The New Yorker Fails to Recognize Famous Verse From Sermon on the Mount

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In a literary essay published by the New Yorker, the magazine's former deputy editor appeared to be baffled by an obvious Biblical reference.

Charles McGrath, also the former editor of the New York Times Book Review, wrote a piece on Victorian poet A. E. Housman, his distinctively English style and sensibility, and a new Housman biography written by British author Peter Parker.

McGrath at one point endorsed Parker's theory that not all of Housman's poems are intended to be taken literally, "including the strange one that recommends plucking out your eye and cutting off your hand or foot if it offends you," he noted.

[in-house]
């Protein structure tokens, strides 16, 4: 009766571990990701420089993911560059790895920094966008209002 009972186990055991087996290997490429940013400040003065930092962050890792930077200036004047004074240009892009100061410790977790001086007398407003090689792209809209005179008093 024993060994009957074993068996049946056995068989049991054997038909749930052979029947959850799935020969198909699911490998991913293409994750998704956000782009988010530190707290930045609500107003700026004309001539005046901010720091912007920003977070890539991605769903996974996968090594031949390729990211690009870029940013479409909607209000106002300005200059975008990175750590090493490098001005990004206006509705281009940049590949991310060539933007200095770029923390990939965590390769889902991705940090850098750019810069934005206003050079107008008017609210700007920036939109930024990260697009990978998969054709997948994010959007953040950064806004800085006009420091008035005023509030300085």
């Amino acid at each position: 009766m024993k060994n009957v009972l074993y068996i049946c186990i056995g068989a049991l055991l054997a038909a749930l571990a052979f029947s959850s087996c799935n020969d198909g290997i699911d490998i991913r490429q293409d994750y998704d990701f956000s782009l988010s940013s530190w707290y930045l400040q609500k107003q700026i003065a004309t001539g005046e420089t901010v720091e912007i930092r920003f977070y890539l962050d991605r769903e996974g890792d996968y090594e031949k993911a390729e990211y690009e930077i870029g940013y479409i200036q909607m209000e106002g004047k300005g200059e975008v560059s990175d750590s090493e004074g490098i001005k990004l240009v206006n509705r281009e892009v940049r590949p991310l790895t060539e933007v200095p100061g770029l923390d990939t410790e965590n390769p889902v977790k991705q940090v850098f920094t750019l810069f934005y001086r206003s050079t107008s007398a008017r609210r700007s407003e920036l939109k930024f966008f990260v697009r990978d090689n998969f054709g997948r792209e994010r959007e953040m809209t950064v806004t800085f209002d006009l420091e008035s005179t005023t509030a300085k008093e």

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While it may seem esoteric to the New Yorker, Housman's 1896 poem was a clear allusion to Jesus' Sermon on the Mount.

If your right eye causes you to stumble, gouge it out and throw it away. It is better for you to lose one part of your body than for your whole body to be thrown into hell. And if your right hand causes you to stumble, cut it off and throw it away. It is better for you to lose one part of your body than for your whole body to go into hell.

Conservative journalist Helen Andrews first caught the amusing oversight and posted a screencap to Twitter, prompting a round of Internet ribbing.